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Rita Dove

The documentary focuses on the life and artistic achievements of Julius John Lankes, a Buffalo native who was involved in New England's woodcutting and printmaking revival movement. The film delves into Lankes' connections and relationships with other artists and intellectuals during the interwar period of the 20th century. To provide context, writer-director Montes-Bradley references notable figures such as Robert Frost, Charles Burchfield, Sherwood Anderson, and Rockwell Kent.


Lankes' artistic journey is traced from his settling in the "provincial south of confederate veterans and Jim Craw" to his contributions to similar movements in other parts of the world. The documentary also explores how Lankes responded to the political struggles of American intellectualism. The film is 30 minutes long, in HD, and available in English on Kanopy Streaming and Alexander Street Press.


by Welford Dunaway Taylor

What does it take for a complete novice to approach an unfamiliar artistic subject, read around the edges of it, slowly get drawn into its interior, and then become immersed—to the point that the former naïf is no longer a novice but an initiate, capable of reporting his subject to the world? If the novice is Eduardo Montes-Bradley, and the artistic subject is the work and life of the artist J. J. Lankes (1884-1960), then the process requires subject than two years. But the product of this effort is a film that bids fair to present the full, prolific substance of Lankes' œuvre to the current generation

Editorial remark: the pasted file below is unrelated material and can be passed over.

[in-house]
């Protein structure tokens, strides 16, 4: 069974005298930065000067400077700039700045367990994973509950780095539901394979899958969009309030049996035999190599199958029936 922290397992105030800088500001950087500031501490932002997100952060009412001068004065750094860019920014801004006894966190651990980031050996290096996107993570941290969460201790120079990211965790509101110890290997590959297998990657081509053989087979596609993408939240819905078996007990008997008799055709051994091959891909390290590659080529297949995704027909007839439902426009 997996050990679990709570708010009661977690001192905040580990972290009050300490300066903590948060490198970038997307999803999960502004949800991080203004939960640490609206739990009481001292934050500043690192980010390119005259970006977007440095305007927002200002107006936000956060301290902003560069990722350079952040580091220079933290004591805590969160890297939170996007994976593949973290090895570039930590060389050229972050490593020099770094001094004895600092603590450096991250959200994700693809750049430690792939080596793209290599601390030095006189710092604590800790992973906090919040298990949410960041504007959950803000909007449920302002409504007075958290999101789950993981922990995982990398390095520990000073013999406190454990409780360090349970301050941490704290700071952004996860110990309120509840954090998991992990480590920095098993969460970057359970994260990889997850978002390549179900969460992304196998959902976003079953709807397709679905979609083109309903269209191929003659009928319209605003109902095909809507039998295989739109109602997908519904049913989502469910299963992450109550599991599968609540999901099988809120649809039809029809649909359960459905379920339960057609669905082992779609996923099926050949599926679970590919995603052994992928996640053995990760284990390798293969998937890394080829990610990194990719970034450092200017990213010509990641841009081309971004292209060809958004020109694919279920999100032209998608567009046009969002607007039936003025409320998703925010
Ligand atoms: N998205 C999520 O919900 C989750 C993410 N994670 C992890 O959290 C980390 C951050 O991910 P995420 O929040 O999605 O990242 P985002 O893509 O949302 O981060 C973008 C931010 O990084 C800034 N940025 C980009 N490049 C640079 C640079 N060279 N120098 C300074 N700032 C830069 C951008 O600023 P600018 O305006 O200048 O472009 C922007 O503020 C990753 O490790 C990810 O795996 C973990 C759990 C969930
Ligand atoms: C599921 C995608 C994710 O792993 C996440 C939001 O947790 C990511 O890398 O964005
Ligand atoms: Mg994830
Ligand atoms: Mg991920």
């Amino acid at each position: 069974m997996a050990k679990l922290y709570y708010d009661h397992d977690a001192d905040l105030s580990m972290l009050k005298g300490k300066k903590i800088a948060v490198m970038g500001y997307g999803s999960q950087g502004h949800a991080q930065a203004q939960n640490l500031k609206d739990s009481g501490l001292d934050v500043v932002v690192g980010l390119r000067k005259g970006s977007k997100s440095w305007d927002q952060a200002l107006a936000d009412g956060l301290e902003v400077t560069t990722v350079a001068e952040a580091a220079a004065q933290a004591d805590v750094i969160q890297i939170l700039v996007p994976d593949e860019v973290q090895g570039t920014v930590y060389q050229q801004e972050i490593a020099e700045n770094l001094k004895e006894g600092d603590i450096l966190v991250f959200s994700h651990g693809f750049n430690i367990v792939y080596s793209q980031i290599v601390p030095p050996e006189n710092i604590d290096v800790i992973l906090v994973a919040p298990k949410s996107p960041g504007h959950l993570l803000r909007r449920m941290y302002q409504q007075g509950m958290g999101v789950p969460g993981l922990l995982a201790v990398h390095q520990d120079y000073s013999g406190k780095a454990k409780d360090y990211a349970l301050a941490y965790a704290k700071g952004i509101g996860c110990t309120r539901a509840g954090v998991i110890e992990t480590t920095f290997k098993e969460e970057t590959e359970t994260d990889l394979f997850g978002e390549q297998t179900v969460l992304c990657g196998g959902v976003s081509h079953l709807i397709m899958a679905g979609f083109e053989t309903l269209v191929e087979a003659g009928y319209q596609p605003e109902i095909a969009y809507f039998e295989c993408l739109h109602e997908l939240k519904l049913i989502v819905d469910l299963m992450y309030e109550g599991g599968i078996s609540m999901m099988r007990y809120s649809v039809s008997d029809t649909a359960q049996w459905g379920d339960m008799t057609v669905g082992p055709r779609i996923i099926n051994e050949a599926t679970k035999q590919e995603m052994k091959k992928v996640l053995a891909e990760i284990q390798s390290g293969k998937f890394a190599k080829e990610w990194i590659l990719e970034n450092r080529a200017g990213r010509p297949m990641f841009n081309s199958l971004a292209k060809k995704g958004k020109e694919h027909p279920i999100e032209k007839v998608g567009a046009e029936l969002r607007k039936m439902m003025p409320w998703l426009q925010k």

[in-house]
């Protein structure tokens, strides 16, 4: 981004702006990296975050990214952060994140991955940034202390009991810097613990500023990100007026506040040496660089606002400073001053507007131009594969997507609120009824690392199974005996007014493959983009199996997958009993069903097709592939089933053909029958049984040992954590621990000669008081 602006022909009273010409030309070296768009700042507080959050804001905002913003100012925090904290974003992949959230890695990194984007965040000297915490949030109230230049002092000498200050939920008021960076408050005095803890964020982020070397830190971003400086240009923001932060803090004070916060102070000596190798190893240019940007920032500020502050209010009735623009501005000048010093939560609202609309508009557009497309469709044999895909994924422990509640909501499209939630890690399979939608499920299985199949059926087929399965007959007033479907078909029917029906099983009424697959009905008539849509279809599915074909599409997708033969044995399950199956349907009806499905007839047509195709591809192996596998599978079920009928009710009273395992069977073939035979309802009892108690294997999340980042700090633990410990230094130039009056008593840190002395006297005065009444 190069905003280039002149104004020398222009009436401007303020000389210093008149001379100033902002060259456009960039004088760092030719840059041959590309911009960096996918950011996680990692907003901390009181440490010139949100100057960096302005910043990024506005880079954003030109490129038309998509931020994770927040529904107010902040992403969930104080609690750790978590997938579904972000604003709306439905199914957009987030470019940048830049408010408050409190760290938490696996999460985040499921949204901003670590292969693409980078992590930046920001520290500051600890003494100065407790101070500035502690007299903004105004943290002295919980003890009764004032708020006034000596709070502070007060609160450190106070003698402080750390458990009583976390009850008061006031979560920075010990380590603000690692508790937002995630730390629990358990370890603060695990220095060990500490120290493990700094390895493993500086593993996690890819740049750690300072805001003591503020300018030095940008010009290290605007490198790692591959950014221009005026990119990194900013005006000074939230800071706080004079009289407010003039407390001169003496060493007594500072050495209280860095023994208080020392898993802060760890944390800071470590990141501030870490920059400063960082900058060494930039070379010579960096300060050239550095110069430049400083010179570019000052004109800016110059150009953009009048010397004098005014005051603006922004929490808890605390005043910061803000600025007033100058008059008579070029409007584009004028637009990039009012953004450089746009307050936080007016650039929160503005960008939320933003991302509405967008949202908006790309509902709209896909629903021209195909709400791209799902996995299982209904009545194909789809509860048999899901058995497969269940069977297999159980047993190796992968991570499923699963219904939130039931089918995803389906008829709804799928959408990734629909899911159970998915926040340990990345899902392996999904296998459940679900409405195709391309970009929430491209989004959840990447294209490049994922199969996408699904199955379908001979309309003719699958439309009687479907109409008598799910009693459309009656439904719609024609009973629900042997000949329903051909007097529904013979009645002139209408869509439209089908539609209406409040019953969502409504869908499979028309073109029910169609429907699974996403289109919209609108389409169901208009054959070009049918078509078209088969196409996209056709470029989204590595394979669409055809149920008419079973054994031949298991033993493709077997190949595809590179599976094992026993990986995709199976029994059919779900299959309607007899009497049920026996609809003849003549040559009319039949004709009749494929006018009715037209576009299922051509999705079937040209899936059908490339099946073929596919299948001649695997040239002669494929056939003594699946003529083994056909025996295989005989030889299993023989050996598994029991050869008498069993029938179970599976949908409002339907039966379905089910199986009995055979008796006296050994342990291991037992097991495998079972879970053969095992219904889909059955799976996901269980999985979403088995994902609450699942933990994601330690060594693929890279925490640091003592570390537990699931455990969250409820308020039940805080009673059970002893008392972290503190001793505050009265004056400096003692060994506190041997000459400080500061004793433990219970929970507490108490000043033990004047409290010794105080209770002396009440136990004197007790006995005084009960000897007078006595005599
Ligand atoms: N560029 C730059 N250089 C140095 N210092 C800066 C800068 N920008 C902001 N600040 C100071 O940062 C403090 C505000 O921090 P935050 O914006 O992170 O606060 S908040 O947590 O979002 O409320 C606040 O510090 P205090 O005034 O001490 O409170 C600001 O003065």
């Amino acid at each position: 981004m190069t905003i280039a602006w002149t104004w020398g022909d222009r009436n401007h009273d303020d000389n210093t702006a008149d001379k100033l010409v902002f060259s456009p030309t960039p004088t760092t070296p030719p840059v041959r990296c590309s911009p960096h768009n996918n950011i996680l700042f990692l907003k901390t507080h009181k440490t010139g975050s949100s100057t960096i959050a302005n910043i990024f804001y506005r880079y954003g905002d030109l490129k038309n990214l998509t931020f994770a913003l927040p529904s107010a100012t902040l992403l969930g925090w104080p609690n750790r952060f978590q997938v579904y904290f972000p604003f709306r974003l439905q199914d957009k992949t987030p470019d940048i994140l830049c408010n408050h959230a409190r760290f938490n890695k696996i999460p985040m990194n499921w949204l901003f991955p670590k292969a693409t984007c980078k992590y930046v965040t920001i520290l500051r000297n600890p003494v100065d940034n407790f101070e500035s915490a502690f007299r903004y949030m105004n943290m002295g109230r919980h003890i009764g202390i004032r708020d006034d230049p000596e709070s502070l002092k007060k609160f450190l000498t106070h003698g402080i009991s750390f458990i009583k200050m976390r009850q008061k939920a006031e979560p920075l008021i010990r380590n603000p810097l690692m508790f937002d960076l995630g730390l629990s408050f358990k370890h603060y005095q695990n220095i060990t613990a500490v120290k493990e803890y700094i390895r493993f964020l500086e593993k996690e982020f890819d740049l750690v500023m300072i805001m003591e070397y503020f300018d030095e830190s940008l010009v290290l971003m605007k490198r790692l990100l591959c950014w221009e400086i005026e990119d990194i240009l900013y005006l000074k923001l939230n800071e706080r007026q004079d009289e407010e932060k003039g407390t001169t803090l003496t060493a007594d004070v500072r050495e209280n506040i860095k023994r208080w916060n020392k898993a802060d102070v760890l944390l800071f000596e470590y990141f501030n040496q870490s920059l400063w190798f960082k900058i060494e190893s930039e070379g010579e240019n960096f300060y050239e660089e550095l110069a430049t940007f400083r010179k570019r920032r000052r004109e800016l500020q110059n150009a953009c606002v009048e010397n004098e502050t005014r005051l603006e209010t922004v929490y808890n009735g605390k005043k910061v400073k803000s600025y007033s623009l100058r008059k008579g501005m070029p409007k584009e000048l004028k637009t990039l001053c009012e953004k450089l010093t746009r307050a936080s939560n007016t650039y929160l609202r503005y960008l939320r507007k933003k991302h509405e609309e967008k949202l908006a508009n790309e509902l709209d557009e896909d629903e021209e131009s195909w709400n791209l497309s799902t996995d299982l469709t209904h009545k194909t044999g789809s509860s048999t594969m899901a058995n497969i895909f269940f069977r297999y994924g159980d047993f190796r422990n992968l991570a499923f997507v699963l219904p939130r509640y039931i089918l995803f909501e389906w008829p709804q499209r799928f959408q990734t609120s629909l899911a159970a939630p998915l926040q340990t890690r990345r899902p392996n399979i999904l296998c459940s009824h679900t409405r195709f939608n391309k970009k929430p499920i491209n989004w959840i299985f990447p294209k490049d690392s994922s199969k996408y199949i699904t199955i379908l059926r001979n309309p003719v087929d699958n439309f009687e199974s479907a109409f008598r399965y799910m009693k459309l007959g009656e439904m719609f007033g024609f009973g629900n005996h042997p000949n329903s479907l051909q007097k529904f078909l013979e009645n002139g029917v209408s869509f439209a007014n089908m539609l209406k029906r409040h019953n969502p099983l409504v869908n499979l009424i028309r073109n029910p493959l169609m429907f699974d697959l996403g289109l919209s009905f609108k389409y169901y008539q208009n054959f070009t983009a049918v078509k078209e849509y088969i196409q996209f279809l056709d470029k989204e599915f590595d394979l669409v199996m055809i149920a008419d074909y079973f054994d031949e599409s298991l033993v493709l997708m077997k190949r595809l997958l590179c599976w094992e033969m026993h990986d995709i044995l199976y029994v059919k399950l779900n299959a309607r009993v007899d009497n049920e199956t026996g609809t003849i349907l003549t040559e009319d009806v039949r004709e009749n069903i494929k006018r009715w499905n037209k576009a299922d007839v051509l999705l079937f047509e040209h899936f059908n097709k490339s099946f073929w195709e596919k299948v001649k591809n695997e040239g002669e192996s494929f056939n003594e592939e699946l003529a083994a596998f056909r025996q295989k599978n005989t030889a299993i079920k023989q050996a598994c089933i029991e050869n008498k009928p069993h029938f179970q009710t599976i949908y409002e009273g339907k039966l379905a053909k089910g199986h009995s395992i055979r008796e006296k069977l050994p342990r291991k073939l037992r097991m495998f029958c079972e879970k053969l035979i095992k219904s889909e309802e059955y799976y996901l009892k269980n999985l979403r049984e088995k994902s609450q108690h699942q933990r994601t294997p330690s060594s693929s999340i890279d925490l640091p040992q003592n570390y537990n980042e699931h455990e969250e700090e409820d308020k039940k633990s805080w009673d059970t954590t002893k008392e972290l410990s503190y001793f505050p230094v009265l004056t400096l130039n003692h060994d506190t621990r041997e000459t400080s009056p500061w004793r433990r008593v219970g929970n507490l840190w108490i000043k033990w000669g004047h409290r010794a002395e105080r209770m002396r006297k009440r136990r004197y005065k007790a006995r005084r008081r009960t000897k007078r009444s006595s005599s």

of art fanciers.

The film is rich in its selection of graphic images, and its storyline carries the viewer through the significant courses of Lankes’ career, from his beginnings as a draughtsman through his apprentice years of art study in his native Buffalo and his transformative experiences as a scholarship student at the Boston Museum of Fine Arts. It also explores Lankes’ artistic and personal connections to contemporary authors such as Robert Frost and Sherwood Anderson.


The figure that emerges is that of a masterful artist who elevated a demanding graphic genre, the woodcut, to unprecedented artistic heights and engaged with his times on significant issues such as social justice, war, and the importance of individual crafts in an industrial age. 

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